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Enlightened Despotism


The concept of despotism is linked to abuse from power either moral or physical, imposing the use of force in dealing with a certain group of people. This concept is usually linked to a type of government that owns the absolute power and whose actions are not limited by laws existing.

The concept of illustrated , in turn, is related to that pertaining or relative to the illustration (The philosophical and cultural movement that emerged in the 18th century that postulated the predominance of reason over emotions and considered that the progress of all humanity resided in the use of intelligence).

During the Enlightenment there was a type of government that became known as Enlightened Despotism . Although at first glance this word can denote negative characteristics, that organization was far from being considered as such.

It was a political concept developed within the absolute monarchies and that included the adaptation to the field of politics of certain philosophical ideas from the most famous thinkers of the movement to which he responded, the illustration. This means that the monarchs who ruled continued to maintain the same social system that existed with the Old Regime , but with an aggregate: they tried to enrich the culture of their peoples.

The enlightened despotism is also often referred to as benevolent despotism or illustrated absolutism . Their leaders adopted a paternalistic attitude and, in their speeches, talked about the happiness of their subjects.

Louis XV in France , Carlos III in Spain , Catherine II in Russia and Joseph II in Austria they were some of the enlightened despots who promoted various changes in their monarchies, with the centralization of the public administration, the modernization of the economy , the promotion of trade, agriculture and industry and intervention in matters of church .

The emergence of enlightened despotism is usually explained as the lack of revolutionary will that moved most of the enlightened philosophers, despite feeling disgusted with the direction society took and criticizing the politics of the time, they didn't want to fight for a resounding change . Possibly, because they were afraid of what might arise as a result of the abrupt destruction of the regime, that is why they focused on promoting a peaceful and gradual change that was guided and led by the monarchs themselves.

Bases of Illustrated Despotism

During the 17th century the absolutism it was the most widespread political regime; This system was maintained towards the 18th century although it changed the way it was implemented. Thus, "Illustrated Despotism" emerged. If we look for the exact definition of the concept we will find that it was characterized by the use of illustrated ideology by absolute laws to maintain their absolutism.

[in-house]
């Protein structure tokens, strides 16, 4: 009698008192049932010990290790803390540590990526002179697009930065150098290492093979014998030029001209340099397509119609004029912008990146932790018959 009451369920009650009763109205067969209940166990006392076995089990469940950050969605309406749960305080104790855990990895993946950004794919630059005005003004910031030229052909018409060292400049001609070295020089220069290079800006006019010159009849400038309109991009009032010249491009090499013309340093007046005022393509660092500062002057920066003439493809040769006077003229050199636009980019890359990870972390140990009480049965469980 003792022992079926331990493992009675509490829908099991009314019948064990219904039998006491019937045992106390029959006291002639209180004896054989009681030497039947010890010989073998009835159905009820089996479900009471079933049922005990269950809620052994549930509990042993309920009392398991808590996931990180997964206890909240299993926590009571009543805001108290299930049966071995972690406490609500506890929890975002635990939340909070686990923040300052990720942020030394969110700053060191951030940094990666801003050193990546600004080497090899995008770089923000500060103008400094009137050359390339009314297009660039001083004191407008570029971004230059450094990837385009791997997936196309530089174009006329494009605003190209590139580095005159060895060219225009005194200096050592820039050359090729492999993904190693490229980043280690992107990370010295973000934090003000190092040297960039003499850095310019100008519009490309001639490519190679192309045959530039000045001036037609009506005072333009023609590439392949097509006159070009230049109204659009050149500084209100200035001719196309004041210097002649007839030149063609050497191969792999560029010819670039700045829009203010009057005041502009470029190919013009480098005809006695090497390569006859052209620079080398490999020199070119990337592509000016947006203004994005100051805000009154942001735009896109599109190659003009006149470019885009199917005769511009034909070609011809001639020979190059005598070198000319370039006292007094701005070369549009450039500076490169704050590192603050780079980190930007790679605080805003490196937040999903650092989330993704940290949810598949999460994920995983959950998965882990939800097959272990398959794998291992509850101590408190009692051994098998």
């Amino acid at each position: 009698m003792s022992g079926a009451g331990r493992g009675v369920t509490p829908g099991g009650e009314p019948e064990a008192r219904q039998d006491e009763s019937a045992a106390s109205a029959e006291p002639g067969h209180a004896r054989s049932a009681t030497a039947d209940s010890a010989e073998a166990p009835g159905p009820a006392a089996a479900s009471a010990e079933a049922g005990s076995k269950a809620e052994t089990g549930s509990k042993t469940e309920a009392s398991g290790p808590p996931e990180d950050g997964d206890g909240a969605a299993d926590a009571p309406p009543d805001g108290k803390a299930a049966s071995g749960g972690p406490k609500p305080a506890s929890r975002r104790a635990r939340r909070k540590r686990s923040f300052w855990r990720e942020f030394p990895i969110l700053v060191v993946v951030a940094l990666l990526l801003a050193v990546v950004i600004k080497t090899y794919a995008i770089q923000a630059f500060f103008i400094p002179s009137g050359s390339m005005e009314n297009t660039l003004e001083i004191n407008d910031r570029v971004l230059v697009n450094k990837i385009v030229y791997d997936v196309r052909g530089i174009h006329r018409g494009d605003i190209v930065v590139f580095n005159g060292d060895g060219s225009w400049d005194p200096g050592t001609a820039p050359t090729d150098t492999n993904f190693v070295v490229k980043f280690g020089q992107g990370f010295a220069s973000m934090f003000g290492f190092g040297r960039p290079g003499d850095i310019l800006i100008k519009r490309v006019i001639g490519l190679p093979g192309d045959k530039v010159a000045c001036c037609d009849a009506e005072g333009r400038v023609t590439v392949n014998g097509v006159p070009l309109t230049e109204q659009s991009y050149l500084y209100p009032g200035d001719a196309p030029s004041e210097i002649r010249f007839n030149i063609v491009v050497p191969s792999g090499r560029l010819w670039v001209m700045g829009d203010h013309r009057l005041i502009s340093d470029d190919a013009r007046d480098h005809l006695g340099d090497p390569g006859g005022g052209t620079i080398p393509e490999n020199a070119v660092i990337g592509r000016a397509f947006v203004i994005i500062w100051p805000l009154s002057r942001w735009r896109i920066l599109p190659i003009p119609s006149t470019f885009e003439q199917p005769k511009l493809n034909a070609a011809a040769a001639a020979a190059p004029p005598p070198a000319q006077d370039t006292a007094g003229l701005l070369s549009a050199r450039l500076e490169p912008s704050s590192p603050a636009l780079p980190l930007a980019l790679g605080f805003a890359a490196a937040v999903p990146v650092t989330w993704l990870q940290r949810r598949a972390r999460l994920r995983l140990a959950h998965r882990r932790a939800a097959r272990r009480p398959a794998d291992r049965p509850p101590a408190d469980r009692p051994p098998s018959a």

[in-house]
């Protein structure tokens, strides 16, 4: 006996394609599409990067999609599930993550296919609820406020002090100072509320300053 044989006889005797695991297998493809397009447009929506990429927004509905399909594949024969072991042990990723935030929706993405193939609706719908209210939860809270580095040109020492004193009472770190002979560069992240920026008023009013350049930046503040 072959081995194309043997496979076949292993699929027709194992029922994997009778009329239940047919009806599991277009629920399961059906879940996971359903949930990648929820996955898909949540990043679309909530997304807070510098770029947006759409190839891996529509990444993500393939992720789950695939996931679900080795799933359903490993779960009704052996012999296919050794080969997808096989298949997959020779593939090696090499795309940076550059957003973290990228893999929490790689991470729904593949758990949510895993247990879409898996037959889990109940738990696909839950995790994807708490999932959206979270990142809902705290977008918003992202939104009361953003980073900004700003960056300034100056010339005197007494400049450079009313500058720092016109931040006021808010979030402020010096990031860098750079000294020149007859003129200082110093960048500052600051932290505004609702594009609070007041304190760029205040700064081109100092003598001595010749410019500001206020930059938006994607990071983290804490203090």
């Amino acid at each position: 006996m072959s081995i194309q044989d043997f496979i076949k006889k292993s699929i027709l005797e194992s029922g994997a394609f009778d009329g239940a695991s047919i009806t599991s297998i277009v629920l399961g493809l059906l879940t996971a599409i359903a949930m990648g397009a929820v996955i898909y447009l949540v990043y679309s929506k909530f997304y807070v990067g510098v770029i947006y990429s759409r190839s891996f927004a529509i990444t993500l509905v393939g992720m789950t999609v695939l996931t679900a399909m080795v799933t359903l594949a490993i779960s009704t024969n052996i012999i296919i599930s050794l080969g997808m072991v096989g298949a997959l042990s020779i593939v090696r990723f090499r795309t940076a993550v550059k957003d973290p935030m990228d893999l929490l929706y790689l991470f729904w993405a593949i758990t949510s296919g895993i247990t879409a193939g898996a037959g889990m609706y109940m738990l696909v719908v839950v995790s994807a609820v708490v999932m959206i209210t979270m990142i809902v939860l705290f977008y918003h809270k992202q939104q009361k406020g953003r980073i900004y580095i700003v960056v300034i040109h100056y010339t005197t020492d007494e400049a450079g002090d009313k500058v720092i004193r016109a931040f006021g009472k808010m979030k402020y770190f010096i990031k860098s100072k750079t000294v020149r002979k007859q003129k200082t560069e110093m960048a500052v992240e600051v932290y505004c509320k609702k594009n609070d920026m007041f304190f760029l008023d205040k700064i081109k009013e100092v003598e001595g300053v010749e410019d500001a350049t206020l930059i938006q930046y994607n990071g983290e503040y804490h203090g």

The monarchs who ruled in this movement were called "enlightened despots", and it is important to note that they were kings who ruled with absolute power over their peoples. In fact, most took from the ideas of the Enlightenment those that suited them, which helped them maintain power size.

In this period a series of reforms were developed that helped the kings to end feudalism, and managed to encompass a greater power. Among the main actions are:

* Protection of agriculture through the channel construction and swamps
*Urbanization and modernization of cities
* Monument construction and public lighting.

Were also introduced judicial reforms (torture was abolished as a legal method of investigation), they created many educational centers and universities to get a better and effective schooling. All this was done by the motto of enlightened despotism: "Everything for the people but without the people."

It is important to mention that the rejection for political freedom which is surely one of the most important and renovating ideas of the Enlightenment, converts all the effort of these monarchs into totally contradictory and enemy people of that same movement they approved.

In turn, this was what led to the end of this type of government. Because that enlightened bourgeoisie, who at first had fully supported this movement, became a staunch enemy of absolutism and planned the subsequent revolution ; through which it was sought to achieve the most important thing a society can want: freedom .